Morgenstern says there's an authentication token in place that's supposedly there to prevent unauthorized access, but attackers can supply any token they like, as the server never verifies its validity.
Morgenstern says that using this technique, his team was able to identify more than 5,000 M2 smartwatch wearers and more than 10,000 parent accounts.
[And it gets worse.]
Researchers are creating tools to find AI-generated fake videos before they become impossible to detect. Some experts fear it is a losing battle.
Tiny hidden spy cameras are a common sight at ATMs that have been tampered with by crooks who specialize in retrofitting the machines with card skimmers. But until this past week I'd never heard of hidden cameras being used at gas pumps in tandem with Bluetooth-based card skimming devices.
Apparently, I'm not alone.
“I believe this is the first time I've seen a camera on a gas pump with a Bluetooth card skimmer,” said Detective Matt Jogodka of the Las Vegas Police Department, referring to the compromised fuel pump pictured below…
World Wide Web inventor Tim Berners-Lee released an ambitious rule book for online governance—a bill of rights and obligations for the Internet — designed to counteract the growing prevalence of such anti-democratic poisons as misinformation, mass surveillance and censorship.
The product of a year's work by the World Wide Web Foundation where Berners-Lee is a founding director, the Contract for the Web <https://contractfortheweb.org/>seeks commitments from governments and industry to make and keep knowledge freely available—a digital policy agenda true to the design vision of the 30-year-old web.
The contract is non-binding, however. And funders and partners in the endeavor include Alphabet's Google and Facebook, whose data-collecting business models and sensation-rewarding algorithms have been blamed for exacerbating online toxicity.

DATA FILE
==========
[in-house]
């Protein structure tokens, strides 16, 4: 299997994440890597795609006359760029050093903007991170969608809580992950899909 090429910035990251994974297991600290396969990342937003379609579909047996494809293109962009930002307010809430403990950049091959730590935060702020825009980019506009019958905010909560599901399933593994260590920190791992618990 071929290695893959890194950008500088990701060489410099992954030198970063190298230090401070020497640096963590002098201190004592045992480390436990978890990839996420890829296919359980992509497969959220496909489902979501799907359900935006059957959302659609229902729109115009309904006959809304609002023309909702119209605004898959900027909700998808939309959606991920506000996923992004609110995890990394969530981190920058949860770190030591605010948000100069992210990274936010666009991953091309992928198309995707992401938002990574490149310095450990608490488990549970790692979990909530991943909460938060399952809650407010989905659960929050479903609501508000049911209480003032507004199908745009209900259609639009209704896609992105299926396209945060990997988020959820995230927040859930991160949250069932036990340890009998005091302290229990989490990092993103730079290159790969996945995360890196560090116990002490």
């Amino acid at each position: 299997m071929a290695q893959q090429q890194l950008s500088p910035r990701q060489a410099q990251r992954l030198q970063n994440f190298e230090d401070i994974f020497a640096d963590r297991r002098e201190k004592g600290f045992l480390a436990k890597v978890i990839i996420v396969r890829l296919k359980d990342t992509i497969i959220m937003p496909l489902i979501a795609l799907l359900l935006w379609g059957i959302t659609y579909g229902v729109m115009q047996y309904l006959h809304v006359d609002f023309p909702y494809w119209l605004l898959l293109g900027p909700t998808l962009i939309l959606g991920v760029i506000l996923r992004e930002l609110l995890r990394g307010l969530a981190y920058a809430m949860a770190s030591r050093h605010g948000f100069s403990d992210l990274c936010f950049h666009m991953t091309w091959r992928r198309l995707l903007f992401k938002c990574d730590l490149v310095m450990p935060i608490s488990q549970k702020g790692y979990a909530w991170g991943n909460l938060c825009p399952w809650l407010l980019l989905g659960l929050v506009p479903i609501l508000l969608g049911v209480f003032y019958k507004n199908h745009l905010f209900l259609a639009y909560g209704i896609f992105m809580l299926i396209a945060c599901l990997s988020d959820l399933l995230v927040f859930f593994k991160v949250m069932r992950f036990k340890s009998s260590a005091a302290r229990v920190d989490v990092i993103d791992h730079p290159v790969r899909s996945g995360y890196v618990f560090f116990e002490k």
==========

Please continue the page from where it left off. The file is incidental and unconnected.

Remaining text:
“We haven't had a fairly complex, fairly complete plan of action for the web going forward,” Berners-Lee said in an interview. “This is the first time we've had a rule book in which responsibility is being shared.”
Server shut down after FBI contacted about unsecured data
A database aggregating 1.2 billion users' personal information, including social media accounts, email addresses and phone numbers, was discovered unprotected on a server last month. So far, it's not clear how it got there.
Most of the data was collected by a company called People Data Labs, said Vinny Troia, chief executive officer of Night Lion Security, which is based in St. Louis. People Data Labs provides work emails and social media account details for what the company claims is a billion and a half people. That data is scraped from various sources and sold as a way to contact “70%+ decision makers in the US, UK and Canada,” according to the company's website.
The unprotected data didn't reside on a People Data Labs' server, but was on a Google Cloud server, Troia said. Google didn't respond to a request for comment about who was renting the server.
Sean Thorne, People Data Labs' co-founder and chief executive officer, said some, but not all, of the data came from his company and suspects it was being aggregated by another firm merging various data points…
A joint investigation by the Canadian Federal Privacy Commission and BC Office of the Information and Privacy Commissioner has issued a Press Release regarding their investigation of Cambridge Analytica associate Aggregate IQ.
“Joint investigation finds failings in political consultancy's consent practices for uses and disclosures of personal information and in its security safeguard practices.”
VANCOUVER, British Columbia, November 26, 2019”
“When one of Gregg Patterson's commercial tenants packed up and moved out in the middle of the night, leaving behind hard drives, computer servers and bankers boxes full of documents, he could have just dumped it all at the curb.”
25 Oct 2019
Cybersecurity incidents can affect many aspects of our lives, including issues related to our pets. A few months ago, Xiaomi, in collaboration with the company Furrytail, launched a crowd funding project consisting of an Internet-connected pet feeder controlled through an app, which was sold on Youpin, Xiaomi's official store.